Our travels also took us to Rome, and I the ruins of the Roman Forum.
Built on the site of an ancient necropolis, the Roman Forum was the center of both governmental and public life during both the days of the Republic and the Empire. Over time, the addition of new buildings and new temples filled this plot of land.
This Forum was where the Senate met, where Julius Caesar’s ashes were placed in a shrine, and where the hapless orator Cicero’s hands and head wer placed on display on the Rostra.
Back at its start, the forum was a swampy, ancient burial ground or necropolis. However, the invading Etruscans, the dominant power in Italy until the sixth century B.C., decided to drain the swampy ground, raise it up and turn it into the focal point for the city. When the Romans finally overthrew the last Etruscan king in 509 B.C., they continued to build on and improve the Forum. However, these improvements to the Forum came with one crucial caveat: once built, a Temple could never be destroyed or moved. This led to the Forum becoming almost crowded with temples, until the eventual legalization of Christianity and the fall of Rome shortly thereafter saw them eventually fall into disrepair.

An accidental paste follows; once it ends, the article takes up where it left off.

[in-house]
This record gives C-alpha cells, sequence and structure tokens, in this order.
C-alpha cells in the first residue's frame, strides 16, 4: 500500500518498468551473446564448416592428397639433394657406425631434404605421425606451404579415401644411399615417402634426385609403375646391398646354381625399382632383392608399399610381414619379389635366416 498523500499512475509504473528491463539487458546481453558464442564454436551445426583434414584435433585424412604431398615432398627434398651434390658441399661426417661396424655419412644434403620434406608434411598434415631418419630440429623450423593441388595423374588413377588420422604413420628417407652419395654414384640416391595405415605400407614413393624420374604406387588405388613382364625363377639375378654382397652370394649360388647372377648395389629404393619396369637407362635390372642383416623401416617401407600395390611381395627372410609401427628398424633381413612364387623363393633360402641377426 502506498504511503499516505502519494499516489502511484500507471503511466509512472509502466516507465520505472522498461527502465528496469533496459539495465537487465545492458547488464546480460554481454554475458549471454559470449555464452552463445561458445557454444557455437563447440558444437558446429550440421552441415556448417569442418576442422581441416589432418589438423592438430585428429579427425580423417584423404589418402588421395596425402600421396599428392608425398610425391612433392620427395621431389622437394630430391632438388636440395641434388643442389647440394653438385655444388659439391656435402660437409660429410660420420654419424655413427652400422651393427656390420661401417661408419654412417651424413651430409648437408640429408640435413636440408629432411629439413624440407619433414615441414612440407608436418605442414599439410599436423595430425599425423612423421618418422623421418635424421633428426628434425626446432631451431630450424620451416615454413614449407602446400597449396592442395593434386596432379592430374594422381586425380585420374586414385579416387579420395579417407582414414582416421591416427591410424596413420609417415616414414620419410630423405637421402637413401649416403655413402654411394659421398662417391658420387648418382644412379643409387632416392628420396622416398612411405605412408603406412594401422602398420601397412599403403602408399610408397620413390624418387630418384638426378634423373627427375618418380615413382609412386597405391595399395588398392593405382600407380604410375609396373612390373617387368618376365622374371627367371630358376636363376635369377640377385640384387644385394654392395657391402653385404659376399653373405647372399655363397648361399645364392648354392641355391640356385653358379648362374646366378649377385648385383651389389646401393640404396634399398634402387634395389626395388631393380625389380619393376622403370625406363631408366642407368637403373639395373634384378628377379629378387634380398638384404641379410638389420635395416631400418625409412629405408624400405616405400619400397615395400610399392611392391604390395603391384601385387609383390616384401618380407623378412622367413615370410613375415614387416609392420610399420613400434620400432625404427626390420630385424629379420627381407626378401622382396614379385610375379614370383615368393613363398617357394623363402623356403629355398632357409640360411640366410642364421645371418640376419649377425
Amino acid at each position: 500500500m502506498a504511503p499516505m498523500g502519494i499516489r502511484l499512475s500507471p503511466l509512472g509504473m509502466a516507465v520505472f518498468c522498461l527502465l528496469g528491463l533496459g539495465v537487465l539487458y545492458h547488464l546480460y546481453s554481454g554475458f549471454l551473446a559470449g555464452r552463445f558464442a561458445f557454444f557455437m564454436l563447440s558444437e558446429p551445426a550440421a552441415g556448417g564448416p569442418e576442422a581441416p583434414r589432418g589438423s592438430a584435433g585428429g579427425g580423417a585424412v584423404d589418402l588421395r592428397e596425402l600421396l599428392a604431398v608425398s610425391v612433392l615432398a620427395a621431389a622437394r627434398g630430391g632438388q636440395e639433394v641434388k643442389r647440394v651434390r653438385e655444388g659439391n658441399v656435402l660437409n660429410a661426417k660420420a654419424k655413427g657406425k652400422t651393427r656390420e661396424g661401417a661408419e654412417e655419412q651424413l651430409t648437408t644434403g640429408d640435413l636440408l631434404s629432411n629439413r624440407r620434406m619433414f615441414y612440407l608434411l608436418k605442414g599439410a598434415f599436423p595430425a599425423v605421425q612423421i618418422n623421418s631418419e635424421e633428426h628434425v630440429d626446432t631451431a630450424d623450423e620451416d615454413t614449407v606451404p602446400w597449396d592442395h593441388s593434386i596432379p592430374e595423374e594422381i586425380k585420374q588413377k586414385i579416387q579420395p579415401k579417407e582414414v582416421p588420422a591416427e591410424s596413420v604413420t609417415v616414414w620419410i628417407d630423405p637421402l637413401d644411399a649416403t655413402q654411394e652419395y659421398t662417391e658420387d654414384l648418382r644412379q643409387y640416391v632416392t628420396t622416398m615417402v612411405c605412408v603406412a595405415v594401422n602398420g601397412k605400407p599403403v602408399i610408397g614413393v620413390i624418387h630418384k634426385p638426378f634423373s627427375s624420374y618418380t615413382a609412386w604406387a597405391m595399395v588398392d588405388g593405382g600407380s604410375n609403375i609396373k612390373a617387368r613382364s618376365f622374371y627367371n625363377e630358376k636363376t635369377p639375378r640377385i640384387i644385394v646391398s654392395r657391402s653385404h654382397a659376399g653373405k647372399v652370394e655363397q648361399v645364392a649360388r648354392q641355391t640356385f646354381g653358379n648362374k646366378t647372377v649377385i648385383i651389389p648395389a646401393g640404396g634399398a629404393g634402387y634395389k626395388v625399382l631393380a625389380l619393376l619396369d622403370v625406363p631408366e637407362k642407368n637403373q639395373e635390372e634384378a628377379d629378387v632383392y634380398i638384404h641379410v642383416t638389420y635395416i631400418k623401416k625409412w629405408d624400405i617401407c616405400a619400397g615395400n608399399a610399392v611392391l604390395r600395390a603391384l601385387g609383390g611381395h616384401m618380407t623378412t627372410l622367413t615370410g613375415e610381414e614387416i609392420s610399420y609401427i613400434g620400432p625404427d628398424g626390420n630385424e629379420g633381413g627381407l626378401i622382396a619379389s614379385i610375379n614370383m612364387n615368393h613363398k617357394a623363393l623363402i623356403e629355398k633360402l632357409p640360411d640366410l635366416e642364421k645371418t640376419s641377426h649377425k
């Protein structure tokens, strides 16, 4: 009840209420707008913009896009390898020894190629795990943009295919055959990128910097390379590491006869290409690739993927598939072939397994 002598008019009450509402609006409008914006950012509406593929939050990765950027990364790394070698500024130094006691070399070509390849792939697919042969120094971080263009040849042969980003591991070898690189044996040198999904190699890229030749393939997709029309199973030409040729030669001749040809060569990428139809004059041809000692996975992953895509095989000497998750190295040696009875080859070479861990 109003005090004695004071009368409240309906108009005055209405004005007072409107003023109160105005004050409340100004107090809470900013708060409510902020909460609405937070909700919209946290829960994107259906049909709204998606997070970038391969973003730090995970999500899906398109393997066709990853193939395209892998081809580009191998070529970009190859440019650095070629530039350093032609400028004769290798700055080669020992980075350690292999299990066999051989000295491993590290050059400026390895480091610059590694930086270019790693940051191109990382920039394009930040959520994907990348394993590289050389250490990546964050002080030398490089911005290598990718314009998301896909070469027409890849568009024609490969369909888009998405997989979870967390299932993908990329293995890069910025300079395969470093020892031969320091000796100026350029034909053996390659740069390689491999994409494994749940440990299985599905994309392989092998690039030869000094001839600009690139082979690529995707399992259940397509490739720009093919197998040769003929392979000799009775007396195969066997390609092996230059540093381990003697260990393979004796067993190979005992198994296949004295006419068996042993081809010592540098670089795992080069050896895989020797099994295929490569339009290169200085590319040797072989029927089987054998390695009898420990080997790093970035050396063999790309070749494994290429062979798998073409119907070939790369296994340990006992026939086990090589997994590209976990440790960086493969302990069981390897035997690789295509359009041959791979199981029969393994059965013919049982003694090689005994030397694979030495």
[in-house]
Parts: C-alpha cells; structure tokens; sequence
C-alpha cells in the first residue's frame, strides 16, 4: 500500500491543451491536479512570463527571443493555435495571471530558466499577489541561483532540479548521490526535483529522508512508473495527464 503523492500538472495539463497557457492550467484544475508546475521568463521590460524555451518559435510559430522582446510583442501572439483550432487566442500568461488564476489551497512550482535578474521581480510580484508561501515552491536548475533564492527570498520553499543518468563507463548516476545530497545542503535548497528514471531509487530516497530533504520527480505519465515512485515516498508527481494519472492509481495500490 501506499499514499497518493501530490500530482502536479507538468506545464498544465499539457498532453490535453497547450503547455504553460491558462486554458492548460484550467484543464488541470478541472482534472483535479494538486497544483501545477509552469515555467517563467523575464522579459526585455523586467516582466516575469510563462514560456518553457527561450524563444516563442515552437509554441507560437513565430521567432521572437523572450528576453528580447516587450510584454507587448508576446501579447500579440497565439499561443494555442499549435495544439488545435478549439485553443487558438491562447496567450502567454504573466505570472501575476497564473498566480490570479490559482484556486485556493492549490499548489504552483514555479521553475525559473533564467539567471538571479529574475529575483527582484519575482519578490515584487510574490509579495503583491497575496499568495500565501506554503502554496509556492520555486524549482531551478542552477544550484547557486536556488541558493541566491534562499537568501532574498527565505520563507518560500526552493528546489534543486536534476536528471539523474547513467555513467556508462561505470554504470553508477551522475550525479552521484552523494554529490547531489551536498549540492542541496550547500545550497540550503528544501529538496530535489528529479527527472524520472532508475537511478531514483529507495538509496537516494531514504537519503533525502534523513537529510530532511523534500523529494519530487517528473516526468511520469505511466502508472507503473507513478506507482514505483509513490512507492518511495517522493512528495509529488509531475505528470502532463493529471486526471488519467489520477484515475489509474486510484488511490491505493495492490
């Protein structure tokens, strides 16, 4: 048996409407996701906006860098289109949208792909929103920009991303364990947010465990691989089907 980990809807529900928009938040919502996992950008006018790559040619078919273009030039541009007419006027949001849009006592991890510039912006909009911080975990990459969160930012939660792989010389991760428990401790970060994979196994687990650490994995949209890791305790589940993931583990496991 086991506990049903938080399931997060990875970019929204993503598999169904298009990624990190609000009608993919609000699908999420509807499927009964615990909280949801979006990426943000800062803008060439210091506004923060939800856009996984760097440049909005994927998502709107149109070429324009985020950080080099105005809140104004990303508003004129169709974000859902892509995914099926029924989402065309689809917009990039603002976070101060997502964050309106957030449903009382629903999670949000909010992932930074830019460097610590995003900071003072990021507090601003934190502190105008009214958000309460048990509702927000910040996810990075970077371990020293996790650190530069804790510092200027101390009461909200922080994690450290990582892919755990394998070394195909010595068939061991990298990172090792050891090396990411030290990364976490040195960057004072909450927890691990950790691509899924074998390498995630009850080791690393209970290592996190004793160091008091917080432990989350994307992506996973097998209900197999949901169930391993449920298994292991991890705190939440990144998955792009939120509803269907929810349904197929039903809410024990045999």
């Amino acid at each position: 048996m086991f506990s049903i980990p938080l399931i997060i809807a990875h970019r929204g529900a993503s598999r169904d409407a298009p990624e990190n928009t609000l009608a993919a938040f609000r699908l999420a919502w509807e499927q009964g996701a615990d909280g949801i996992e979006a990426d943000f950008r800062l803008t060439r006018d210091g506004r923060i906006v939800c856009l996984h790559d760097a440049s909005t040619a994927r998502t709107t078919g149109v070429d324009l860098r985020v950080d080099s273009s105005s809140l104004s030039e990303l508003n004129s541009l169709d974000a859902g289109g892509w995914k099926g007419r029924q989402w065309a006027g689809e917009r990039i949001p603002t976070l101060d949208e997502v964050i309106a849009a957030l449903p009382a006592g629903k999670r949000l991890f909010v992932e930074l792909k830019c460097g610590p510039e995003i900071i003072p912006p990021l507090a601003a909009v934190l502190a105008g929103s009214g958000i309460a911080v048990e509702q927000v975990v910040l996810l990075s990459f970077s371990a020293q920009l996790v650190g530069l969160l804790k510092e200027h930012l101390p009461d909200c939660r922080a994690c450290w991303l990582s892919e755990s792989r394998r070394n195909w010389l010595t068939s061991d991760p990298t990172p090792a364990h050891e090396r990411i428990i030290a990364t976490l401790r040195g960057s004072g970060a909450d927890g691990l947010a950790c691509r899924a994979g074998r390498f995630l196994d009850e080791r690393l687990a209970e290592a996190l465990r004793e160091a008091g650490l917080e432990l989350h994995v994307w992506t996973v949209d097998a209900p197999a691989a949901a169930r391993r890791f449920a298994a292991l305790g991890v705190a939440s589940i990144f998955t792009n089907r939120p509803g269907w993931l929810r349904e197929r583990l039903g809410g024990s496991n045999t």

The Forum today is very accessible to the public, although the smaller artifacts seem to have, understandably and thankfully, been removed by archaeologists.